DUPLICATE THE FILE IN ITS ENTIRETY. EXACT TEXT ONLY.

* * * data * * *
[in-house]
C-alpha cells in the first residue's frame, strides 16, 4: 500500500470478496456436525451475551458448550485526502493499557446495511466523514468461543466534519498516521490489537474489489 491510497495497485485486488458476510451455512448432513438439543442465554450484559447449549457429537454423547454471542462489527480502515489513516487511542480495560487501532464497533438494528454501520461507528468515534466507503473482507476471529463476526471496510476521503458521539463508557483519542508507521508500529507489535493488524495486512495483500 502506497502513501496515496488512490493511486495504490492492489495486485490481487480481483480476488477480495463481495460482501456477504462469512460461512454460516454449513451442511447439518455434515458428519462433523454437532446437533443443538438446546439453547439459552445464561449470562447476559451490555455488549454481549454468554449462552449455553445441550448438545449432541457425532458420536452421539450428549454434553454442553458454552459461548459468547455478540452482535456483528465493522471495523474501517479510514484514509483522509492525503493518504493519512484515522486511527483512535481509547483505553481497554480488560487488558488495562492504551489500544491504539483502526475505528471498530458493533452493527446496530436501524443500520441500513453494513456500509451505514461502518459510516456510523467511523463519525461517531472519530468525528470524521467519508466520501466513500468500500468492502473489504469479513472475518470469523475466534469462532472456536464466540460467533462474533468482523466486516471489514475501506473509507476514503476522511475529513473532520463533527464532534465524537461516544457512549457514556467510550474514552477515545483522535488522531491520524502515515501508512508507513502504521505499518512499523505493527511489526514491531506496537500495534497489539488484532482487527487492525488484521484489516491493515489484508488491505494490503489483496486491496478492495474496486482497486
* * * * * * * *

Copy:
[in-house]
C-alpha cells in the first residue's frame, strides 16, 4: 500500500470478496456436525451475551458448550485526502493499557446495511466523514468461543466534519498516521490489537474489489 491510497495497485485486488458476510451455512448432513438439543442465554450484559447449549457429537454423547454471542462489527480502515489513516487511542480495560487501532464497533438494528454501520461507528468515534466507503473482507476471529463476526471496510476521503458521539463508557483519542508507521508500529507489535493488524495486512495483500 502506497502513501496515496488512490493511486495504490492492489495486485490481487480481483480476488477480495463481495460482501456477504462469512460461512454460516454449513451442511447439518455434515458428519462433523454437532446437533443443538438446546439453547439459552445464561449470562447476559451490555455488549454481549454468554449462552449455553445441550448438545449432541457425532458420536452421539450428549454434553454442553458454552459461548459468547455478540452482535456483528465493522471495523474501517479510514484514509483522509492525503493518504493519512484515522486511527483512535481509547483505553481497554480488560487488558488495562492504551489500544491504539483502526475505528471498530458493533452493527446496530436501524443500520441500513453494513456500509451505514461502518459510516456510523467511523463519525461517531472519530468525528470524521467519508466520501466513500468500500468492502473489504469479513472475518470469523475466534469462532472456536464466540460467533462474533468482523466486516471489514475501506473509507476514503476522511475529513473532520463533527464532534465524537461516544457512549457514556467510550474514552477515545483522535488522531491520524502515515501508512508507513502504521505499518512499523505493527511489526514491531506496537500495534497489539488484532482487527487492525488484521484489516491493515489484508488491505494490503489483496486491496478492495474496486482497486